# The relation between Electric Field and Electric Potential

## Homework Statement

The electric field and the electric potential at a point are E and V respectively.
(a) If E=0, V must be 0
(b) If V=0, E must be 0
(c) If E≠0, V cannot be 0
(d) If V≠0, E cannot be 0

[/B]
E = V/d

## The Attempt at a Solution

[/B]
I basically substituted the value of E and V as 0 in respective cases, but ended up getting (a) and (b) as true. I know this is a very fundamental question, but I just can't figure it out.

cnh1995
Homework Helper
Gold Member
In your question, V is the absolute potential at the given point while electric field E=potential difference/d.

SammyS
Staff Emeritus
Homework Helper
Gold Member

## Homework Statement

The electric field and the electric potential at a point are E and V respectively.
(a) If E=0, V must be 0
(b) If V=0, E must be 0
(c) If E≠0, V cannot be 0
(d) If V≠0, E cannot be 0

[/B]
E = V/d

## The Attempt at a Solution

[/B]
I basically substituted the value of E and V as 0 in respective cases, but ended up getting (a) and (b) as true. I know this is a very fundamental question, but I just can't figure it out.
Does any one of them have to be true?

It looks like there are pairs of them which are logically equivalent.

Homework Helper
Gold Member
2020 Award
Te electric field E and electric potential V are two separate functions. Although the potential depends on the electric field, they are not proportional and the potential depends on the integral of the electric field over a path. The forum rules don't allow simply giving the answer, but the answer is quite simple. @SammyS The pairs are not logically equivalent. The equation the OP presents that E=V/d does have precise proportionality between E and V, but this equation is very misleading because it does not apply in general. It is for the special case of an ideal capacitor and E is the uniform electric field between the plates and V is the voltage drop across the plates. The equation really does not apply here, and the capacitor equation does not give V at any location between the plates where the E field is present. Although it looks like the right equation, it is totally irrelevant to this problem.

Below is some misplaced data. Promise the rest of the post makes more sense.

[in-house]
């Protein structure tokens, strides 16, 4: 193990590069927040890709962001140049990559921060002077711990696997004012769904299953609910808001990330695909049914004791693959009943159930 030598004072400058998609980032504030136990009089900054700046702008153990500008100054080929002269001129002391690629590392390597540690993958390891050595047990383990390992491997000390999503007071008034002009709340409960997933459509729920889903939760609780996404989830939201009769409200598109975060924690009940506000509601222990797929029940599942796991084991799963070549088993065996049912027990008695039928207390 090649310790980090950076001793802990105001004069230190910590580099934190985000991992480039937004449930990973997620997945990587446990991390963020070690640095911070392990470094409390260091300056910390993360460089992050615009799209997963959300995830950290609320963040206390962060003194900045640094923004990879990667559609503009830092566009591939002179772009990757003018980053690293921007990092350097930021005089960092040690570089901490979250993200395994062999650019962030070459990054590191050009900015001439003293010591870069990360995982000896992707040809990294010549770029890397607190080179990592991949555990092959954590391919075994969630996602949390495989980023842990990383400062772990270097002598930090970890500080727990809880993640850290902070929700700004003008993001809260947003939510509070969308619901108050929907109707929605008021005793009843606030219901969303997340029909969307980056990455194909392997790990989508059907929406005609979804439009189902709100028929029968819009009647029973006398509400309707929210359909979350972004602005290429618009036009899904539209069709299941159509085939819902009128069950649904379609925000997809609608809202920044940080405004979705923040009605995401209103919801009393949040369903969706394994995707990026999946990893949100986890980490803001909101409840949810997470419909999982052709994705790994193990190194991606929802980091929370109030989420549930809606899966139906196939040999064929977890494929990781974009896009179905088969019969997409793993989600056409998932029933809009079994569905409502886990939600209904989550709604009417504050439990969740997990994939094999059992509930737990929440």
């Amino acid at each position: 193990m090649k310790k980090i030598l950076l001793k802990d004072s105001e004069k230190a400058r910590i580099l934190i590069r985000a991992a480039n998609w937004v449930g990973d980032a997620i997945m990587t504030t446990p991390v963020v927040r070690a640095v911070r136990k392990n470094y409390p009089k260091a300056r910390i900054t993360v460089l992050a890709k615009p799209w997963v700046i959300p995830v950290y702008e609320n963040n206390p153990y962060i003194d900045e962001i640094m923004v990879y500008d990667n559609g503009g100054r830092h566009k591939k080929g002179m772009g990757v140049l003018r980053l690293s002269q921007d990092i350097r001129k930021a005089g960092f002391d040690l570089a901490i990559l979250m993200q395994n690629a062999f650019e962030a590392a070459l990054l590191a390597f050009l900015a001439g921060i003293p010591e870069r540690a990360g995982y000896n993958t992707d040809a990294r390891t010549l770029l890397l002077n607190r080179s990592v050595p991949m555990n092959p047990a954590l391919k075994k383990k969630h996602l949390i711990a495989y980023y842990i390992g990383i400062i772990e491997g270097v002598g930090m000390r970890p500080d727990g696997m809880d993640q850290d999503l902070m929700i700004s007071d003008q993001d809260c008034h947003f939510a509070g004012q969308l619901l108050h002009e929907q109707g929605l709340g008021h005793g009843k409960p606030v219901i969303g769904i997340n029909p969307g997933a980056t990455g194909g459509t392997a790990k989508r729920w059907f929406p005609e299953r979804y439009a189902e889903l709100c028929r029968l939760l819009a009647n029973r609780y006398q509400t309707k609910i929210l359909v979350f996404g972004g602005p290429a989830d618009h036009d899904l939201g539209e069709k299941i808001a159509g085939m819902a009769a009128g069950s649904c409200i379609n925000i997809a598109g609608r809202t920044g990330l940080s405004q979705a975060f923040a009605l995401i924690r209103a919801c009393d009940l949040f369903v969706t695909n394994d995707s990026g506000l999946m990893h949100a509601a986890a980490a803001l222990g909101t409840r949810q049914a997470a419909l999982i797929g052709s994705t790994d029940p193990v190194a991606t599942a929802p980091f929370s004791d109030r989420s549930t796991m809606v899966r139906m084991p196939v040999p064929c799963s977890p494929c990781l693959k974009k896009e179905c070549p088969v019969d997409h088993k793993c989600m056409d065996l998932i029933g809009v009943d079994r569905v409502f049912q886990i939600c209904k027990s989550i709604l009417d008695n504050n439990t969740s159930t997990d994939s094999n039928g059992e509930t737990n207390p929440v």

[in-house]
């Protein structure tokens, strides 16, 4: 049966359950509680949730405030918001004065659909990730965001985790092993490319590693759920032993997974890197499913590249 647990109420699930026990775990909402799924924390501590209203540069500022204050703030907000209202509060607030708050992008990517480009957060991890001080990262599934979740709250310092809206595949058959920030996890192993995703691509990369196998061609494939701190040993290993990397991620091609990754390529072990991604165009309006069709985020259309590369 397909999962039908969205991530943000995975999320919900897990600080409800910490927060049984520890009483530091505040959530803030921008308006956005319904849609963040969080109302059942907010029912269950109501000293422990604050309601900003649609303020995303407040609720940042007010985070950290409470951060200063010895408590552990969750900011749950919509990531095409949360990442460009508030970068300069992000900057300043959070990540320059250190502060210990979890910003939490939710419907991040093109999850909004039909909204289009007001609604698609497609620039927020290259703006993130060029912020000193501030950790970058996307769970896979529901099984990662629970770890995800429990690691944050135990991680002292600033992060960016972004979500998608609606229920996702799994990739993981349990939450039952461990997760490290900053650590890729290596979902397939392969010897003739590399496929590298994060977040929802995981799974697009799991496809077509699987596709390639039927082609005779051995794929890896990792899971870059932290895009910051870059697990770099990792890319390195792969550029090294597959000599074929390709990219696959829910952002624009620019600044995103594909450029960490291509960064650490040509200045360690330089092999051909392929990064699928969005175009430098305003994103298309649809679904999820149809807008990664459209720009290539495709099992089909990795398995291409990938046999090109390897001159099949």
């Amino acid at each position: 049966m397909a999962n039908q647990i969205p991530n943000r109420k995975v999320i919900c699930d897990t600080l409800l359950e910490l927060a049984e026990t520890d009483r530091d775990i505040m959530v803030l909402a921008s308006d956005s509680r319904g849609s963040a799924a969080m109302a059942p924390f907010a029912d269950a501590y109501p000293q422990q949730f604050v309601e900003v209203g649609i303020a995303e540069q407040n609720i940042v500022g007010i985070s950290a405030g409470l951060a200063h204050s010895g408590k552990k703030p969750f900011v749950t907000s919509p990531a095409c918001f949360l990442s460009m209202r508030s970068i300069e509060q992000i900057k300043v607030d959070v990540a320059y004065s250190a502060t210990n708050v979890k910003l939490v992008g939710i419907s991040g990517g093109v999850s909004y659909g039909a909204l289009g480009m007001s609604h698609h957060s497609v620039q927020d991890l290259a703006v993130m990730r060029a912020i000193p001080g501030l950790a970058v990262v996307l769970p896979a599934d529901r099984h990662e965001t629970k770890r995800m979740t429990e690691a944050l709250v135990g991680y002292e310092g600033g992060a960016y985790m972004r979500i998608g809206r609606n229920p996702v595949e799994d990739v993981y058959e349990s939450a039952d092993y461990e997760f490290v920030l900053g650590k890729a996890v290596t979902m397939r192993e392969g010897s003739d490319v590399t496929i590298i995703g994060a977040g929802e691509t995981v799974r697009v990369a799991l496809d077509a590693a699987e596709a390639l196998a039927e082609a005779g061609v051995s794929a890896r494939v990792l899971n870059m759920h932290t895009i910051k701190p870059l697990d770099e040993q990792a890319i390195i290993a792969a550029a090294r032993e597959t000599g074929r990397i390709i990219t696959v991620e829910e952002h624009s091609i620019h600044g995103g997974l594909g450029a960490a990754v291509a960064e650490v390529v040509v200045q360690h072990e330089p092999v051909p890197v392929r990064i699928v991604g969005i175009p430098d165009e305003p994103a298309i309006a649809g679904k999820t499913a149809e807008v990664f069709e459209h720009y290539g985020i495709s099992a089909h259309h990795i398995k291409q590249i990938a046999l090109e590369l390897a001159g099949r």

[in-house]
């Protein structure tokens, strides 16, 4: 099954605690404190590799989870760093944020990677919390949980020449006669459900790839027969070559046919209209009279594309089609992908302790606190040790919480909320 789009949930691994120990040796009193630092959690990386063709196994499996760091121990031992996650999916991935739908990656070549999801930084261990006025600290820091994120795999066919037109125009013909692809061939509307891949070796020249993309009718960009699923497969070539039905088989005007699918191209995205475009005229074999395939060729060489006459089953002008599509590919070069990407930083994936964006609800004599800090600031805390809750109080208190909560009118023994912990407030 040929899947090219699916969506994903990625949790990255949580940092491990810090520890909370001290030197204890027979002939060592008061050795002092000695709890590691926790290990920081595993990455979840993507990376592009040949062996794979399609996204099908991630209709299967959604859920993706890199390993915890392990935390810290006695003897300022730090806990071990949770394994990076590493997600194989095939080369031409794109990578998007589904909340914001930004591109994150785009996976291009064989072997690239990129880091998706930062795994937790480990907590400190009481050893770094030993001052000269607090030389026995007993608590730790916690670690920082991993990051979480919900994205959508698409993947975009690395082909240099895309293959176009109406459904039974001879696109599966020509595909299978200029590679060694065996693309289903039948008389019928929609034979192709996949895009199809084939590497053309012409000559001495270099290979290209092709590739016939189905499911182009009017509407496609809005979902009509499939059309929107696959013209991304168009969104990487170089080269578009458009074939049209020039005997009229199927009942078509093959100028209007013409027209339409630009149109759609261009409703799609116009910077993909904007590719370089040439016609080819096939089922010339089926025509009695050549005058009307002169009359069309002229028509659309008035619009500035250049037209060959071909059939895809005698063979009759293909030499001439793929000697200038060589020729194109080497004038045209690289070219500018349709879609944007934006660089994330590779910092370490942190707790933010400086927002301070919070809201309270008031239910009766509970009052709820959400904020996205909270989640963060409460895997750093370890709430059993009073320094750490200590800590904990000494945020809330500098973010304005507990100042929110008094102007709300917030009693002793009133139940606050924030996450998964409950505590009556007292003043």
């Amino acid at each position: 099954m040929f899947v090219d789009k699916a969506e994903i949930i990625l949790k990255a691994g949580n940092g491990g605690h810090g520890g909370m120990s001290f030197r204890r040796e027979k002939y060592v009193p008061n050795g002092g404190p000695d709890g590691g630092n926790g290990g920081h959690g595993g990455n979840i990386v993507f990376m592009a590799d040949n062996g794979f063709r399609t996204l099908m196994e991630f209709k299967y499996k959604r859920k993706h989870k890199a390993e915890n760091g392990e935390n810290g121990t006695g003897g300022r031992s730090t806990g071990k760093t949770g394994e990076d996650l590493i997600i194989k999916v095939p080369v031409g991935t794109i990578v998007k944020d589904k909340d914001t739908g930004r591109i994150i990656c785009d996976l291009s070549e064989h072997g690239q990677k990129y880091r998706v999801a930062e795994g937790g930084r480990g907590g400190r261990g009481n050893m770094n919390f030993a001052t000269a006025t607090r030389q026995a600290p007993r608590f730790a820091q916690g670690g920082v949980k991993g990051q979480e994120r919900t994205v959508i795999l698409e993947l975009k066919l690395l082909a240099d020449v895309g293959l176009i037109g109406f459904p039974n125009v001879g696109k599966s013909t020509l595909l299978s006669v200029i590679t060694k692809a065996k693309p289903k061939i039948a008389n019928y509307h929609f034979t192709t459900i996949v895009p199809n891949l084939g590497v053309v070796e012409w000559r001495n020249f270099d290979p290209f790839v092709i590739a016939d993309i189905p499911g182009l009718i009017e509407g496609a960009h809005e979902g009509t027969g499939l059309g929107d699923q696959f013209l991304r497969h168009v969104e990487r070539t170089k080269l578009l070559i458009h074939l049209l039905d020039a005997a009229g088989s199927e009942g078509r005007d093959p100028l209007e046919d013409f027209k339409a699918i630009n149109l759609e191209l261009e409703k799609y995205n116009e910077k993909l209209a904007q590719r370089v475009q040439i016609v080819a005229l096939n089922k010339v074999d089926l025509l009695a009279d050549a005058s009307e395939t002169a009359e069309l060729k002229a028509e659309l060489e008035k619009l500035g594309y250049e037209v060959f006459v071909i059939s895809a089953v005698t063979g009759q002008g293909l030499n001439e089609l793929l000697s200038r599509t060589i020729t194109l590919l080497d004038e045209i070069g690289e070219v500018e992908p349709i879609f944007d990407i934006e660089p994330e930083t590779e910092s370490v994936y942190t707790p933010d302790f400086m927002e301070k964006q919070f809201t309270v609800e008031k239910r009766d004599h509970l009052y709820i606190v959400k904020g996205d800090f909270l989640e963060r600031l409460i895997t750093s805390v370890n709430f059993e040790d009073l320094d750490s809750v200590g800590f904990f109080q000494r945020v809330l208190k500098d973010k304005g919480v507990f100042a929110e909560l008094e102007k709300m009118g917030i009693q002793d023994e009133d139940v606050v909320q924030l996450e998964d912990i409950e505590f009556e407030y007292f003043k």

Last edited:
SammyS
Staff Emeritus
Homework Helper
Gold Member
Te electric field E and electric potential V are two separate functions. Although the potential depends on the electric field, they are not proportional and the potential depends on the integral of the electric field over a path. The forum rules don't allow simply giving the answer, but the answer is quite simple. @SammyS The pairs are not logically equivalent.
Are you saying that there is no pair that are not logically equivalent?

From a pure logic point of view.

(P implies Q) is logically equivalent to ((not Q) implies (not P)) .

It appears to me that we can find cases where one of these statements is the contrapositive of another.

Homework Helper
Gold Member
2020 Award
Are you saying that there is no pair that are not logically equivalent?

From a pure logic point of view.

(P implies Q) is logically equivalent to ((not Q) implies (not P)) .

It appears to me that we can find cases where one of these statements is the contrapositive of another.
@SammyS It is somewhat difficult to answer your question without giving out the complete answer (at least what I am pretty certain is the correct answer), but none of the statements contains logical equivalence. To just give a counterexample for statement "d", a charged hollow conducting sphere has E=0 throughout the entire interior, but V is not equal to zero.... editing.. And to give the OP something that might help them answer "b" and "c", what is the V and E for the point midway between two electrical charges of +Q and -Q? And I think the example I gave for "d" can also be used to answer "a".

Last edited: